Principal Magliocco: Information About Enterovirus D68 (EV-D68)

A message from HENRY BARNARD SCHOOL

Hello HBS Families,

I am writing to inform you and assure you that the leadership at Henry Barnard School is aware of the importance of keeping you informed with regards to guidance for preventing the spread of illness. The RI Department of Health has provided information regarding the Enterovirus D68. I have included that information in the body of this message for your reference. I also want to inform you of the steps and precautions we are taking to prevent the spread of illness here at HBS. Nurse Blessing will be providing guidance to students and teachers about proper hand-washing, coughing etiquette (coughing into sleeve), and the importance of not sharing bottles. We recommend that students bring their own water bottle to school. (e.g., more hand washing, coughing into sleeve, no shared bottles etc.). In addition, our day custodian will be ensuring soap dispensers are full in all bathrooms at all times, and she will be sanitizing door handles on classroom doors during both the morning and afternoon sessions of the day. We have also placed signs in the bathrooms reminding students to wash their hands.

Finally, I would like to remind parents that if your child is sick with a cold or other symptoms such as fever, they must remain home until they are well enough to return to school, Your child must be excluded from school if her/she:

  • Is actively vomiting
  • Has a temperature of 100 degrees F or greater                                                     
  • Has an unexplained rash                                                                                 28
  • Has frequent diarrhea
  • Has severe, persistent pain anywhere
  • Has severe cold symptoms
  • Is suspected of having a specific condition requiring exclusion (i.e. strep throat, conjunctivitis, chicken pox). See Rhode Island School Nurse TeachersInfectious Disease Reference Manual for guidelines on specific conditions.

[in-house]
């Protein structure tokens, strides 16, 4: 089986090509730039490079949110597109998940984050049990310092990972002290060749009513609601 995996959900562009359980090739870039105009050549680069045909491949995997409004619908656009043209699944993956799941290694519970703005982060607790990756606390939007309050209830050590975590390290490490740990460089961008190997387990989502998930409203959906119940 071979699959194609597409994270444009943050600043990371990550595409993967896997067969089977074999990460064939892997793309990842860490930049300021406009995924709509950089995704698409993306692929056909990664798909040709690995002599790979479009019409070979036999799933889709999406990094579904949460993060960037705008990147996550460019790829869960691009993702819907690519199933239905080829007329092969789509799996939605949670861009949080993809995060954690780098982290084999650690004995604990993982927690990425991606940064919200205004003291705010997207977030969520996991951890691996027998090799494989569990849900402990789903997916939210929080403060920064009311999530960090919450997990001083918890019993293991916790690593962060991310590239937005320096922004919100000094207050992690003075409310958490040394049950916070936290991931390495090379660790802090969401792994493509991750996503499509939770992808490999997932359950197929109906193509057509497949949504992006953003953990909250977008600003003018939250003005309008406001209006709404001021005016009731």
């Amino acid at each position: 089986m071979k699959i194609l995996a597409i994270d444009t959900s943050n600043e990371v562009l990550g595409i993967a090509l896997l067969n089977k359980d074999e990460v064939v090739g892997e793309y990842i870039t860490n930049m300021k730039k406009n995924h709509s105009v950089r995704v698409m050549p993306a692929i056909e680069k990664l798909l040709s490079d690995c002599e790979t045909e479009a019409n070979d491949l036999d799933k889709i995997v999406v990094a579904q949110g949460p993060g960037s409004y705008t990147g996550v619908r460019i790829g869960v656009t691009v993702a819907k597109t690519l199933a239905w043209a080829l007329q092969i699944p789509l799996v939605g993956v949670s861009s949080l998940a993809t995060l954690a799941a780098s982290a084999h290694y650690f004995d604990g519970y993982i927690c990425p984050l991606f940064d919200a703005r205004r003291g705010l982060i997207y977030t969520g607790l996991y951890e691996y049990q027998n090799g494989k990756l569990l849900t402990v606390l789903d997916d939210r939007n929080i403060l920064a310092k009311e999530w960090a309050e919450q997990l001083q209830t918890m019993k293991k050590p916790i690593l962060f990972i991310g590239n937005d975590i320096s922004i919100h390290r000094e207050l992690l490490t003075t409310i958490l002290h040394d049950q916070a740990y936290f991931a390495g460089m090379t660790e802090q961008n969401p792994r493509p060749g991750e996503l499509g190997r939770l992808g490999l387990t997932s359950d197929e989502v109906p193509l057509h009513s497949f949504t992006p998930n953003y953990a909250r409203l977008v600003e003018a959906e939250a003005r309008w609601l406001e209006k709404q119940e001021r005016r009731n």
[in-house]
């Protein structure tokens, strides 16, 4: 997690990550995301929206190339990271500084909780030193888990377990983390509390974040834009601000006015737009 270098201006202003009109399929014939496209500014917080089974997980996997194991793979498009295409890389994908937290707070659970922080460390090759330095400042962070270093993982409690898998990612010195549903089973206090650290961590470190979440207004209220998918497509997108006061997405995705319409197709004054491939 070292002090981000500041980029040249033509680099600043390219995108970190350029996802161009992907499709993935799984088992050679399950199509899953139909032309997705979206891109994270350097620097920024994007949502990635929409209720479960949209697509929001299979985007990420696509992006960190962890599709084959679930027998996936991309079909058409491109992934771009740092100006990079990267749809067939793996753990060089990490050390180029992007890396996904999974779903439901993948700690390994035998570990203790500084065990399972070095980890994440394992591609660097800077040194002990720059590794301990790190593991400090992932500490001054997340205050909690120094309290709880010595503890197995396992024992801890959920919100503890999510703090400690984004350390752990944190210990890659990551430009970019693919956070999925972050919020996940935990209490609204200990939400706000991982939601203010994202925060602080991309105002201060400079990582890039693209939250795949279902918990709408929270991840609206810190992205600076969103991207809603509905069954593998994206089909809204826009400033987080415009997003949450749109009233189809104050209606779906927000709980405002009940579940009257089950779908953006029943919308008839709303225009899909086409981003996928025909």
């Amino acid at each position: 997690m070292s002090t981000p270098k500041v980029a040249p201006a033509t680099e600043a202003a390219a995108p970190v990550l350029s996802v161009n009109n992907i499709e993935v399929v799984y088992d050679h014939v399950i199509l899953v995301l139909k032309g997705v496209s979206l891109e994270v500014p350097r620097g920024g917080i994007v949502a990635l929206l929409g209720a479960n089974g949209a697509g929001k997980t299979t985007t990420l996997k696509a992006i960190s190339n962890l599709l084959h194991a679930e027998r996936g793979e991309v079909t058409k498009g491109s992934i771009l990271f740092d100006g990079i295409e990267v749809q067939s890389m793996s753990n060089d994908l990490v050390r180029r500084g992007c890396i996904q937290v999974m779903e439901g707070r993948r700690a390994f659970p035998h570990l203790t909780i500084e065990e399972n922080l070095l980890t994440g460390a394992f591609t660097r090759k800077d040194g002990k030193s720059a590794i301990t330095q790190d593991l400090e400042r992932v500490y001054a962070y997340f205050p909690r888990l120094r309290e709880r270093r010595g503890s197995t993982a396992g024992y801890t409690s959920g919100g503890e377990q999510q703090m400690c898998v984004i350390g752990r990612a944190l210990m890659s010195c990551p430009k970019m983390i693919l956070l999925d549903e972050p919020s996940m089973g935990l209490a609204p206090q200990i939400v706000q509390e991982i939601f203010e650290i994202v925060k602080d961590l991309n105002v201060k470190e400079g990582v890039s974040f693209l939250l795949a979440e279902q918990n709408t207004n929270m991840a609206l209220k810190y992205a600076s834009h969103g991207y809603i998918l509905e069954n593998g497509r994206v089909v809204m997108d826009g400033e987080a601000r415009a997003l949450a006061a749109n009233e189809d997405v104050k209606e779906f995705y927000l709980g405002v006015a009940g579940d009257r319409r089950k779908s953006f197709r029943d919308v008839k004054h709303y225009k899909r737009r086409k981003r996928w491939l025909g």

If you have any questions or concerns, please do not hesitate to contact me (jmagliocco@ric.edu or 401-456-8623)or HBS school nurse teacher Ms. Blessing. I have included her contact information at the bottom of the information below.

Sincerely,

Jeannine K. Magliocco
Principal
Henry Barnard School

 

Information About Enterovirus D68 (EV-D68) for Parents
Since August of 2014, there has been a nationwide outbreak of respiratory illness caused by Enterovirus D-68 (EV-D68), mostly affecting children. EV-D68 appears to be the most common type of enterovirus this year and this virus may be involved in many cases of severe respiratory illnesses being seen throughout the U.S. EV-D68 is currently circulating in Rhode Island.

Enteroviruses are very common viruses and there are more than 100 known types. More than 10 million enterovirus infections occur in the United States each year, mostly in the summer and fall.  EV-D68 infections, like other enterovirus strains, generally cause mild respiratory illness (for example, fever, runny nose, sneezing, cough, minor aches and pains). Some individuals experience serious illness (including but not limited to difficulty breathing or wheezing), especially children with underlying illnesses and asthma. Most children recover from EV-D68 completely; however, serious complications may occur on rare occasions.

How It Spreads

EV-D68 is found in respiratory droplets and illness spreads from person to person when an ill person coughs, sneezes, or touches a contaminated surface.  There is no vaccine to prevent EV-D68 infections and there is no medication to treat EV-D68 infections.

 

Prevention

The best way to protect yourself and your family from EV-D68 and other respiratory illnesses (like the flu, for example) is to practice the following simple steps:

·         Wash hands often with soap and water for 20 seconds.

·         Cover your cough or sneeze. Cough into your elbow, not hands.

·         Avoid touching eyes, nose, and mouth with unwashed hands.

·         Avoid close contact, kissing, hugging, sharing cups, food, or eating utensils with people who are sick, or when you are sick.

·         Clean and disinfect frequently touched surfaces, such as doorknobs and keyboards.

·         Stay home if you are sick.

·         If you have asthma, follow your asthma care plan, and call your doctor if you are sick.

·         Get a flu vaccine.

For more information, please see the Rhode Island Department of Health (HEALTH) website (www.health.ri.gov/diseases/respiratory/?parm=141). Materials and resources from the Centers for Disease Control and Prevention (CDC) for parents and caregivers are also located at the bottom of the page.

If you have an other concerns or questions, please contact our School Nurse Teacher, Sara Blessing at 401-456-8191 or email sblessing@ric.edu.